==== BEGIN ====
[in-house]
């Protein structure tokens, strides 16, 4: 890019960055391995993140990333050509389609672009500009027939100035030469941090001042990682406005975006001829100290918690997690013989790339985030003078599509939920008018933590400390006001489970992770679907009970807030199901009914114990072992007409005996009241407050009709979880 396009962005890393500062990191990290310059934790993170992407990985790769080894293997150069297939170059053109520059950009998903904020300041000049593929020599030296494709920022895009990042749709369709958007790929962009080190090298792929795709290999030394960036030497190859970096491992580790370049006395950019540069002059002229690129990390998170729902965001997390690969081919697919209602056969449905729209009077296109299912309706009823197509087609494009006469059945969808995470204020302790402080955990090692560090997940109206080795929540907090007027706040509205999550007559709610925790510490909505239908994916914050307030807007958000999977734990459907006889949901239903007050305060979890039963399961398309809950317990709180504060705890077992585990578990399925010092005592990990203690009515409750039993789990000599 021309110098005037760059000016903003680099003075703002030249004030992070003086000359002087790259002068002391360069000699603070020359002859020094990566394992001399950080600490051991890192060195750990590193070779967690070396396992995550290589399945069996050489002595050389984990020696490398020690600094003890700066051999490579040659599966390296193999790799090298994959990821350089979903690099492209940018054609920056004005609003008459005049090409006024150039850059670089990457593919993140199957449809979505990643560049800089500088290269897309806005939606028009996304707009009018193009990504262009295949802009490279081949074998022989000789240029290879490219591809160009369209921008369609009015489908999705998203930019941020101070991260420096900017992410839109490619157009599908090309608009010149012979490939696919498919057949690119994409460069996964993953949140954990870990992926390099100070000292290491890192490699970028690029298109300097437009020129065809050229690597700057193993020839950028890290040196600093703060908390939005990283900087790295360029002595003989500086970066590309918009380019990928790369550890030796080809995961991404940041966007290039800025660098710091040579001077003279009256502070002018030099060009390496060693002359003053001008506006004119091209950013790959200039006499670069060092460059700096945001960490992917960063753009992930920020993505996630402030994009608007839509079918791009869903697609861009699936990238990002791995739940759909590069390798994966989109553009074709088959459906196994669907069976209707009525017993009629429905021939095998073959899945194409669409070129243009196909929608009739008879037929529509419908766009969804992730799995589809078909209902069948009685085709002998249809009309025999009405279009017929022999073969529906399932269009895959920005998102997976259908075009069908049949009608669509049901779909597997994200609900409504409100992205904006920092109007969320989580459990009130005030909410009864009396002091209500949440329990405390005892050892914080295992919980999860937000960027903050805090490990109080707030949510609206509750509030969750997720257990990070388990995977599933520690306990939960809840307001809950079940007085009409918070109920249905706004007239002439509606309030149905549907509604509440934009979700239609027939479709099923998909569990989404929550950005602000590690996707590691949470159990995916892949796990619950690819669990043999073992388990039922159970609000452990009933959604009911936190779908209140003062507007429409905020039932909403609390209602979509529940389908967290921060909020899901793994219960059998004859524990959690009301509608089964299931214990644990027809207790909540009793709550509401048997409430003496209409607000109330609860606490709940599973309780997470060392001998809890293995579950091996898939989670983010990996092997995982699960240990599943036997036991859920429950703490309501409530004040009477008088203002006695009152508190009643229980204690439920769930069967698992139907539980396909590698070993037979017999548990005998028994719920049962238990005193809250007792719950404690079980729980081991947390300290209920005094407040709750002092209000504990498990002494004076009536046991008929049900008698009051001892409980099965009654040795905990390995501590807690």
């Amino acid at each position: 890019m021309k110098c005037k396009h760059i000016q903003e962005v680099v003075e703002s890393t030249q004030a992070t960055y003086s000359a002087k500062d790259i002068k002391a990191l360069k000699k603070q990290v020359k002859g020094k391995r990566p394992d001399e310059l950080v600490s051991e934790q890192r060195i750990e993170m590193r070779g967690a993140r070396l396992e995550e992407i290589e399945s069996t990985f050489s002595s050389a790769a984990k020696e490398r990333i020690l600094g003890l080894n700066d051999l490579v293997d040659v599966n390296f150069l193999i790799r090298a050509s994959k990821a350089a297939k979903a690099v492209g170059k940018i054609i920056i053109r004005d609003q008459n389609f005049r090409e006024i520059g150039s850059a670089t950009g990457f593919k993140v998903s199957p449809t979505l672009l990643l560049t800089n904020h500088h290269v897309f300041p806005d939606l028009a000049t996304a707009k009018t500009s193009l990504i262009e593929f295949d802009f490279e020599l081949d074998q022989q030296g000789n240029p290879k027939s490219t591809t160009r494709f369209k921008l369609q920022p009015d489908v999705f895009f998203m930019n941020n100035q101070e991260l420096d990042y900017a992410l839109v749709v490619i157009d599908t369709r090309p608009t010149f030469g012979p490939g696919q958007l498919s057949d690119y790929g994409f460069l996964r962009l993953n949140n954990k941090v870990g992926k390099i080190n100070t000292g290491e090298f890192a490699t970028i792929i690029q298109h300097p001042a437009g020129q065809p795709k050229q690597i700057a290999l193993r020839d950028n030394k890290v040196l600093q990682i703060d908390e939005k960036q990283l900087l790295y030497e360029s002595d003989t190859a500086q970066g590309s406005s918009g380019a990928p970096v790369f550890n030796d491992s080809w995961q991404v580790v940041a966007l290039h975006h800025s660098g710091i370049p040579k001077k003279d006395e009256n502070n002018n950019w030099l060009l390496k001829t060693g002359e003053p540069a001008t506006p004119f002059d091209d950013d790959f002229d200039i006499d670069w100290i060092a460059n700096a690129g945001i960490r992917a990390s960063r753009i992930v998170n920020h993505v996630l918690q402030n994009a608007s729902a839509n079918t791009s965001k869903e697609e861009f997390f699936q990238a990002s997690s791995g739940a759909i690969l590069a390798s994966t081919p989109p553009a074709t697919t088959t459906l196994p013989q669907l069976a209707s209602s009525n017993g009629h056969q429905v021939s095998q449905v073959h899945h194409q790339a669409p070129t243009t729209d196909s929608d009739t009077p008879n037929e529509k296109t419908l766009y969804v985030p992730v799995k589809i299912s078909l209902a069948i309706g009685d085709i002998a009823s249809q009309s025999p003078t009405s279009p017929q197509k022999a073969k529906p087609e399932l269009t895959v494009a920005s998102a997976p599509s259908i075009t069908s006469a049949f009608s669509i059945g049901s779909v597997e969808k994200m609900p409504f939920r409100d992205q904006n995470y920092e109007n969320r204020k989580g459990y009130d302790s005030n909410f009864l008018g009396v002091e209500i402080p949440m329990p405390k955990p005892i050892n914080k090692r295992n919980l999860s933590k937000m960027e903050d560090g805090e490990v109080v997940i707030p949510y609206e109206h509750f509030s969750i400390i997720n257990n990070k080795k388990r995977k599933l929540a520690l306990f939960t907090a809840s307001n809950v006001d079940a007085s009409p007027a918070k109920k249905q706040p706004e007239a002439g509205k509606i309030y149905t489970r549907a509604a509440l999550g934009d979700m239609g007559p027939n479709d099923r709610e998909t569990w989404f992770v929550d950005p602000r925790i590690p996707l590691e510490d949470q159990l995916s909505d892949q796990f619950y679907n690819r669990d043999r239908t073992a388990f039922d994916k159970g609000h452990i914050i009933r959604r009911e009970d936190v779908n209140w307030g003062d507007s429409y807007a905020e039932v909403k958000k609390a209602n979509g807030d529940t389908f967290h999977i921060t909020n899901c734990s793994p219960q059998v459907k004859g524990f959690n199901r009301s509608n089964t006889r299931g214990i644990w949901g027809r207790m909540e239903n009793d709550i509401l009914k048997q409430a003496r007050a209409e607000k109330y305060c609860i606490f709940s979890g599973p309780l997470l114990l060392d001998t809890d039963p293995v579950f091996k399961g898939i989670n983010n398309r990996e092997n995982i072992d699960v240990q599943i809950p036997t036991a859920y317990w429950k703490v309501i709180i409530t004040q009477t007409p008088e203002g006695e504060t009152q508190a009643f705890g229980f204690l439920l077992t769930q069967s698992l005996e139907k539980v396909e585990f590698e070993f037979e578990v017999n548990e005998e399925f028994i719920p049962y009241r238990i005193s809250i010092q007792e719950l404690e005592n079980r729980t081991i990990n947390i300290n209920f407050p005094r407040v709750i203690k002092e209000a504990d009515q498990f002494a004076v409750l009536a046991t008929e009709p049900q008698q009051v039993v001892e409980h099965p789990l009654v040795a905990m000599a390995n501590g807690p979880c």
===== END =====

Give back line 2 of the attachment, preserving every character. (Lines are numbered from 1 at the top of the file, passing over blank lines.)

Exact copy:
């Protein structure tokens, strides 16, 4: 890019960055391995993140990333050509389609672009500009027939100035030469941090001042990682406005975006001829100290918690997690013989790339985030003078599509939920008018933590400390006001489970992770679907009970807030199901009914114990072992007409005996009241407050009709979880 396009962005890393500062990191990290310059934790993170992407990985790769080894293997150069297939170059053109520059950009998903904020300041000049593929020599030296494709920022895009990042749709369709958007790929962009080190090298792929795709290999030394960036030497190859970096491992580790370049006395950019540069002059002229690129990390998170729902965001997390690969081919697919209602056969449905729209009077296109299912309706009823197509087609494009006469059945969808995470204020302790402080955990090692560090997940109206080795929540907090007027706040509205999550007559709610925790510490909505239908994916914050307030807007958000999977734990459907006889949901239903007050305060979890039963399961398309809950317990709180504060705890077992585990578990399925010092005592990990203690009515409750039993789990000599 021309110098005037760059000016903003680099003075703002030249004030992070003086000359002087790259002068002391360069000699603070020359002859020094990566394992001399950080600490051991890192060195750990590193070779967690070396396992995550290589399945069996050489002595050389984990020696490398020690600094003890700066051999490579040659599966390296193999790799090298994959990821350089979903690099492209940018054609920056004005609003008459005049090409006024150039850059670089990457593919993140199957449809979505990643560049800089500088290269897309806005939606028009996304707009009018193009990504262009295949802009490279081949074998022989000789240029290879490219591809160009369209921008369609009015489908999705998203930019941020101070991260420096900017992410839109490619157009599908090309608009010149012979490939696919498919057949690119994409460069996964993953949140954990870990992926390099100070000292290491890192490699970028690029298109300097437009020129065809050229690597700057193993020839950028890290040196600093703060908390939005990283900087790295360029002595003989500086970066590309918009380019990928790369550890030796080809995961991404940041966007290039800025660098710091040579001077003279009256502070002018030099060009390496060693002359003053001008506006004119091209950013790959200039006499670069060092460059700096945001960490992917960063753009992930920020993505996630402030994009608007839509079918791009869903697609861009699936990238990002791995739940759909590069390798994966989109553009074709088959459906196994669907069976209707009525017993009629429905021939095998073959899945194409669409070129243009196909929608009739008879037929529509419908766009969804992730799995589809078909209902069948009685085709002998249809009309025999009405279009017929022999073969529906399932269009895959920005998102997976259908075009069908049949009608669509049901779909597997994200609900409504409100992205904006920092109007969320989580459990009130005030909410009864009396002091209500949440329990405390005892050892914080295992919980999860937000960027903050805090490990109080707030949510609206509750509030969750997720257990990070388990995977599933520690306990939960809840307001809950079940007085009409918070109920249905706004007239002439509606309030149905549907509604509440934009979700239609027939479709099923998909569990989404929550950005602000590690996707590691949470159990995916892949796990619950690819669990043999073992388990039922159970609000452990009933959604009911936190779908209140003062507007429409905020039932909403609390209602979509529940389908967290921060909020899901793994219960059998004859524990959690009301509608089964299931214990644990027809207790909540009793709550509401048997409430003496209409607000109330609860606490709940599973309780997470060392001998809890293995579950091996898939989670983010990996092997995982699960240990599943036997036991859920429950703490309501409530004040009477008088203002006695009152508190009643229980204690439920769930069967698992139907539980396909590698070993037979017999548990005998028994719920049962238990005193809250007792719950404690079980729980081991947390300290209920005094407040709750002092209000504990498990002494004076009536046991008929049900008698009051001892409980099965009654040795905990390995501590807690």